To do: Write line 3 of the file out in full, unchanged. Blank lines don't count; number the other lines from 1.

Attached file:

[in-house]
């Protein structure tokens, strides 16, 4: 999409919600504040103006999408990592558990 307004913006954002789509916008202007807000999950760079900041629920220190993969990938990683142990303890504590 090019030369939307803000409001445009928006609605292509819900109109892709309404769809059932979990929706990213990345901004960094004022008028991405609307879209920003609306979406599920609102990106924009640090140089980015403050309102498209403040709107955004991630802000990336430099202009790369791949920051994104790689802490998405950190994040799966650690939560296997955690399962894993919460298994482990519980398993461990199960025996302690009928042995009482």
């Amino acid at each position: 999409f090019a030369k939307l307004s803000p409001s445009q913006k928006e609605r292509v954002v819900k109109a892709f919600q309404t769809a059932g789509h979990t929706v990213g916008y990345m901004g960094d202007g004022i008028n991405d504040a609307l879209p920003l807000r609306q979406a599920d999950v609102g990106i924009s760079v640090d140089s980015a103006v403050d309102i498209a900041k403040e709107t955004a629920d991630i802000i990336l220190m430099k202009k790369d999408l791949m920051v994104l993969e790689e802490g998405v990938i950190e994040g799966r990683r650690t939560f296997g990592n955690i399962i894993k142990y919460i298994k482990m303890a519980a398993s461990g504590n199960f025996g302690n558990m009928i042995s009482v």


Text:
């Amino acid at each position: 999409f090019a030369k939307l307004s803000p409001s445009q913006k928006e609605r292509v954002v819900k109109a892709f919600q309404t769809a059932g789509h979990t929706v990213g916008y990345m901004g960094d202007g004022i008028n991405d504040a609307l879209p920003l807000r609306q979406a599920d999950v609102g990106i924009s760079v640090d140089s980015a103006v403050d309102i498209a900041k403040e709107t955004a629920d991630i802000i990336l220190m430099k202009k790369d999408l791949m920051v994104l993969e790689e802490g998405v990938i950190e994040g799966r990683r650690t939560f296997g990592n955690i399962i894993k142990y919460i298994k482990m303890a519980a398993s461990g504590n199960f025996g302690n558990m009928i042995s009482v």